Hammerheads are already protected in certain states, such as Florida, but Gallagher says given their fragility they should also be given greater federal protections, though petitions to do so were rejected for two of the three species. A recent study by Gallagher’s colleague from the University of Miami, Dr. Neil Hammerschlag, could help bolster this argument. It showed that only 17 percent of hammerheads’ core range on the Atlantic seaboard-the places where they spend most of their time-are protected, but covering hammerheads under federal law would cover this range entirely. “One of the big arguments is that sharks are highly mobile and will end up in international waters where there’s no protection in place, so why should we lose the economic opportunity if it will be exploited elsewhere?”  Dr. Hammerschlag states, “But if you protect them in key areas where they are doing important things like feeding and reproducing, you don’t necessarily have to protect them everywhere they go,” adding that in the past, such policies have brought other migratory species, such as birds, back from the brink of extinction.

 

While this is promising, Dr. Hammerschlag recognizes the challenges of shark fisheries management. “It’s hard enough to get the data, and then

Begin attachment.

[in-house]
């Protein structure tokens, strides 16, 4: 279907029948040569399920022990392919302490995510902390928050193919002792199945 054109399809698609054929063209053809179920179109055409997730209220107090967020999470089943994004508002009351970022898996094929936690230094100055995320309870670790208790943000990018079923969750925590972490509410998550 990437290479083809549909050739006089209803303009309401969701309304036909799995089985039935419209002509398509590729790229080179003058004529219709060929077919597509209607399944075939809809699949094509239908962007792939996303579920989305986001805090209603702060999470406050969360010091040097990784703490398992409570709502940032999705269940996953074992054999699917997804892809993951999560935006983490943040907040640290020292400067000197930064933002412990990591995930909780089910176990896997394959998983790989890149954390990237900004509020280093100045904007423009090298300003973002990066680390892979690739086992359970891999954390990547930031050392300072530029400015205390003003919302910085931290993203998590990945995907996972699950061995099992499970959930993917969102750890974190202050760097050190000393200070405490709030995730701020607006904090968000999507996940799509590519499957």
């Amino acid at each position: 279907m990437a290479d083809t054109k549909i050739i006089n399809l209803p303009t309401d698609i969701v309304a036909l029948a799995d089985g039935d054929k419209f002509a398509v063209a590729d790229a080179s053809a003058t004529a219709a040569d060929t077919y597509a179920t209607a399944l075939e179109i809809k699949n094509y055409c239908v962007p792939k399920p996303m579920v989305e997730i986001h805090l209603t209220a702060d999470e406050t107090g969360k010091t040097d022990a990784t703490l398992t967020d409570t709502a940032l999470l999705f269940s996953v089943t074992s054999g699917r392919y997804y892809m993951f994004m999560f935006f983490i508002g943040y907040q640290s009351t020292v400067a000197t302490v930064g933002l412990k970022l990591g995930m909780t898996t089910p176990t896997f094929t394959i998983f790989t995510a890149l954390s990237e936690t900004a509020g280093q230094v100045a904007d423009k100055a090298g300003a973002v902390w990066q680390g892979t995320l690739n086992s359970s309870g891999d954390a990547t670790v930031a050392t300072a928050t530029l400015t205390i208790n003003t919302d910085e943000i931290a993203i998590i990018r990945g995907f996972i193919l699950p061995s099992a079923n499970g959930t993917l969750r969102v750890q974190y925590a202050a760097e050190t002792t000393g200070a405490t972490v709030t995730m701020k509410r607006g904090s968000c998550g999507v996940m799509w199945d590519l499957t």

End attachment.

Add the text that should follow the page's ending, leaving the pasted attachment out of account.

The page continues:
there’s a lot of socio-political factors…the  human dimension is not easy.”

 

Fishermen make up a large part of this human dimension, and an increasing number of scientists are seeing collaboration as the key to a more sustainable fishery. In that regard, U.S. Fisheries have come a long way, says Dr. Robert Hueter, who directs the Center for Shari< Research at Mote Marine Laboratory. He points to the rebound in U.S. white shark populations after as one of the recent successes in fisheries management. Still, he would like to see the system become, “more proactive and visionary, to get us to the changes that would give us to the changes that would give us healthy fisheries 10 years from now.” A big proponent of working with recreational and commercial fishermen to achieve this goal, he says one of the most effective ways of doing so is bringing scientists and fishermen together on the water.